Hay Foot, Straw Foot

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Hay Foot, Straw Foot
Hay Foot, Straw Foot (1919) - 1.jpg
Still with Spottiswoode Aitken, Charles Ray, J. P. Lockney, and Doris May
Directed by Jerome Storm
Produced by Thomas H. Ince
Screenplay by Julien Josephson
Starring Charles Ray
Doris May
William Conklin
Spottiswoode Aitken
J. P. Lockney
Cinematography Chester A. Lyons
Edited by Ralph Dixon
Production
company
Thomas H. Ince Corporation
Distributed by Paramount Pictures
Release date
  • June 22, 1919 (1919-06-22)
Running time
50 minutes
Country United States
Language Silent (English intertitles)

Hay Foot, Straw Foot is a 1919 American silent comedy film directed by Jerome Storm and written by Julien Josephson. The film stars Charles Ray, Doris May, William Conklin, Spottiswoode Aitken and J. P. Lockney. The film was released on June 22, 1919, by Paramount Pictures.[1][2] It is not known whether the film currently survives.[3]

Plot[edit]

As described in a film magazine,[4] enlistee Ulysses S. Grant Briggs (Ray) is bound by his father Thaddeus Briggs (Aitken), a veteran of the Civil War, to emulate his illustrious namesake in all things. He is charged in a courts-martial for entering a notorious roadhouse against orders and rescuing Betty Martin (May), a young woman who aspires to the stage and had just taken part in a military camp entertainment, from the wiles of a man posing as a vaudeville agent. His father appears at the camp hearing and insists that his boy must have had a good reason for his action, but his son refuses to speak. Betty considers the disgrace she caused to the young man, comes to the camp and tells her story and secures his acquittal.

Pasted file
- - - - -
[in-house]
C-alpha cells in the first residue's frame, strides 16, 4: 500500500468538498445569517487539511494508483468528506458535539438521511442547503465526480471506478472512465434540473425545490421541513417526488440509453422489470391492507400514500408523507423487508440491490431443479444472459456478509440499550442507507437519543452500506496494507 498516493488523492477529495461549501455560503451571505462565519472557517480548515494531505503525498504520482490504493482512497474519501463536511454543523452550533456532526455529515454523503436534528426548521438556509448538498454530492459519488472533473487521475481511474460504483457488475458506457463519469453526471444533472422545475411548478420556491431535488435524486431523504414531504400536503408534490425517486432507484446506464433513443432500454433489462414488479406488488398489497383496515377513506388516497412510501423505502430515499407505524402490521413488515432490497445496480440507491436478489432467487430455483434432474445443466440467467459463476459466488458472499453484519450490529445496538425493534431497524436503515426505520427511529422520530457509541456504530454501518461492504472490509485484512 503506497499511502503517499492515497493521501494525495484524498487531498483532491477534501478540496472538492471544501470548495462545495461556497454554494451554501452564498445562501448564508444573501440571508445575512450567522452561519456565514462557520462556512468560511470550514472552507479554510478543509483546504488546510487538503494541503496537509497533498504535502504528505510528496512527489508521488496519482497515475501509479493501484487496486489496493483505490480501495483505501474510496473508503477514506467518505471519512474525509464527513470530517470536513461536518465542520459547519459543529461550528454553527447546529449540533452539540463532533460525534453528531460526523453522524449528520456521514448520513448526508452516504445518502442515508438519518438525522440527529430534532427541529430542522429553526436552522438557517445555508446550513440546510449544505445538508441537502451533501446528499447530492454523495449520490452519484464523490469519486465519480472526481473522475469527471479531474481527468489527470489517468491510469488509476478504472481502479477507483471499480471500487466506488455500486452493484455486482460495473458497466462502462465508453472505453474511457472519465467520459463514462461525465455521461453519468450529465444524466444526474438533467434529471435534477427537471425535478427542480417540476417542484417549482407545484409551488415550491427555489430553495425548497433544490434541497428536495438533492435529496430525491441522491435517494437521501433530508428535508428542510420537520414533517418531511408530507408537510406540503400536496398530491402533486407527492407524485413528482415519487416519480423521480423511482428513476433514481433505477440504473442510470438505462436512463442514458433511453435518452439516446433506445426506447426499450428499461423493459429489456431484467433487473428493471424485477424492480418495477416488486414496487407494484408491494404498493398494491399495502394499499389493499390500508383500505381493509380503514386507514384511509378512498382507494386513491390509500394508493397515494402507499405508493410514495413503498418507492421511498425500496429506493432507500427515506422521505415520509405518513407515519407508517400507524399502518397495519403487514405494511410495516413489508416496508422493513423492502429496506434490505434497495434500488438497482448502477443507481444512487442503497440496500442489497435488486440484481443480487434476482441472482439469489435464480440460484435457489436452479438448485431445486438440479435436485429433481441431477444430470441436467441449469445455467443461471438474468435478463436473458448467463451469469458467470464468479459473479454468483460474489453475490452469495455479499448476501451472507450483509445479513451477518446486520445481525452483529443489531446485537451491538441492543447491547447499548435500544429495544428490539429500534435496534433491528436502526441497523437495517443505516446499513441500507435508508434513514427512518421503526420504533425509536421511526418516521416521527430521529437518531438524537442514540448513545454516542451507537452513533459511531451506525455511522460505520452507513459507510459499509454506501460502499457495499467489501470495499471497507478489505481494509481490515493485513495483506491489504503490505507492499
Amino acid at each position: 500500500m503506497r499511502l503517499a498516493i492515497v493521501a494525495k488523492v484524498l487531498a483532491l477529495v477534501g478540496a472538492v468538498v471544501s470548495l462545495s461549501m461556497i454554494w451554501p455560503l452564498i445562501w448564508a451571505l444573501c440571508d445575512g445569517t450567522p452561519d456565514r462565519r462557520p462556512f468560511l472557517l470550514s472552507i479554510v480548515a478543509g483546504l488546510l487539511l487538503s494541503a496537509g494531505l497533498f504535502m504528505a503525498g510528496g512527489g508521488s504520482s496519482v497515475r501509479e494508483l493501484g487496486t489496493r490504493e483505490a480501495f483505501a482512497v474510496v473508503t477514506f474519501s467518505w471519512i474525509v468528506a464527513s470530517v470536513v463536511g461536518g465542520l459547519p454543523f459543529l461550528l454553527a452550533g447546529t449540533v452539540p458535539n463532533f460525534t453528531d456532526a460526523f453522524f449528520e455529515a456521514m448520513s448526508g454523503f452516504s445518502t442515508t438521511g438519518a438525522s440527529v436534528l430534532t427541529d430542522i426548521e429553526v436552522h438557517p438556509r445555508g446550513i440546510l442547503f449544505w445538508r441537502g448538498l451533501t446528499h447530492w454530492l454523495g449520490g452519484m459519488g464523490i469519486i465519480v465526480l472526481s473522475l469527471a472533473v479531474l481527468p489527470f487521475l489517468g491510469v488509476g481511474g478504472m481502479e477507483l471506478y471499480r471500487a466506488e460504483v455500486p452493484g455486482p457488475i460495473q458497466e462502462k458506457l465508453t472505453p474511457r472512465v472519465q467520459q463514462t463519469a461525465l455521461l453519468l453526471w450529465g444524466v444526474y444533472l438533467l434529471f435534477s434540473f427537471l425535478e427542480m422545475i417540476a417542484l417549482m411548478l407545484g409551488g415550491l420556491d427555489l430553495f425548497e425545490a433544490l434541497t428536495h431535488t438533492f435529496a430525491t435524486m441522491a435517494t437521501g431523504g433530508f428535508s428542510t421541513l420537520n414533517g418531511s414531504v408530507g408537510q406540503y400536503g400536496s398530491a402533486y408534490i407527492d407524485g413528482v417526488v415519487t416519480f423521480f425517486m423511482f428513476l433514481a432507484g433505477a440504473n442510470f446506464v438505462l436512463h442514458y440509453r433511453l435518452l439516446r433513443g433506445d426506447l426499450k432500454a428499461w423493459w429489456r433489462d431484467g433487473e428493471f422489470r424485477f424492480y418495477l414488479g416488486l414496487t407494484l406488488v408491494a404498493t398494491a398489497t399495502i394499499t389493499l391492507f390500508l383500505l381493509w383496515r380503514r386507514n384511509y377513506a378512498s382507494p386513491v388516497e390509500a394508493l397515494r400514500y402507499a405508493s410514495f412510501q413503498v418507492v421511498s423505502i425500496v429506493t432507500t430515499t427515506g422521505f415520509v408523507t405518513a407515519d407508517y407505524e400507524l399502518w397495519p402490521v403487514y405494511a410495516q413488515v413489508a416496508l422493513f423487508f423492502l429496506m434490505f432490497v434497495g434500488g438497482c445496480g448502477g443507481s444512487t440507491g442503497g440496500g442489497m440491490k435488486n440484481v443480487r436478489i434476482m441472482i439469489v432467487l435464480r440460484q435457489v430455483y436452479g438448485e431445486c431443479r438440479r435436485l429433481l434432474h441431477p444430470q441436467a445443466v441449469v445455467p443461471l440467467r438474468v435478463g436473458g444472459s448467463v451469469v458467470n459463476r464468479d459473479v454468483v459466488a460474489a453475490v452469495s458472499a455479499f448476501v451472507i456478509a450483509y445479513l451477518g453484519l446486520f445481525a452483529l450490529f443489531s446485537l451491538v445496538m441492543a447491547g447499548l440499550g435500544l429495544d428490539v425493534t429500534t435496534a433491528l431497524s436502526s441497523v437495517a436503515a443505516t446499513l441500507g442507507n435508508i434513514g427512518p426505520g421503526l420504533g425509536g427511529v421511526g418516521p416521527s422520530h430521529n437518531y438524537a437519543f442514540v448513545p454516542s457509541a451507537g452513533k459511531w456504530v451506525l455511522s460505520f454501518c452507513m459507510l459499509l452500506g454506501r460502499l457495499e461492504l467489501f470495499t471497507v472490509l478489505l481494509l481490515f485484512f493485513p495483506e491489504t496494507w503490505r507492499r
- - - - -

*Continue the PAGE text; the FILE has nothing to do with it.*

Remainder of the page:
Cast[edit]

References[edit]

  1. ^ "Hay Foot, Straw Foot". AFI. Retrieved 14 January 2015. 
  2. ^ "Hay Foot, Straw Foot (1919) - Overview - TCM.com". Turner Classic Movies. Retrieved 14 January 2015. 
  3. ^ Progressive Silent Film List: Hay Foot, Straw Foot at silentera.com
  4. ^ "Reviews: Hay Foot, Straw Foot". Exhibitors Herald. New York City: Exhibitors Herald Company. 8 (27): 52. June 28, 1919. 

External links[edit]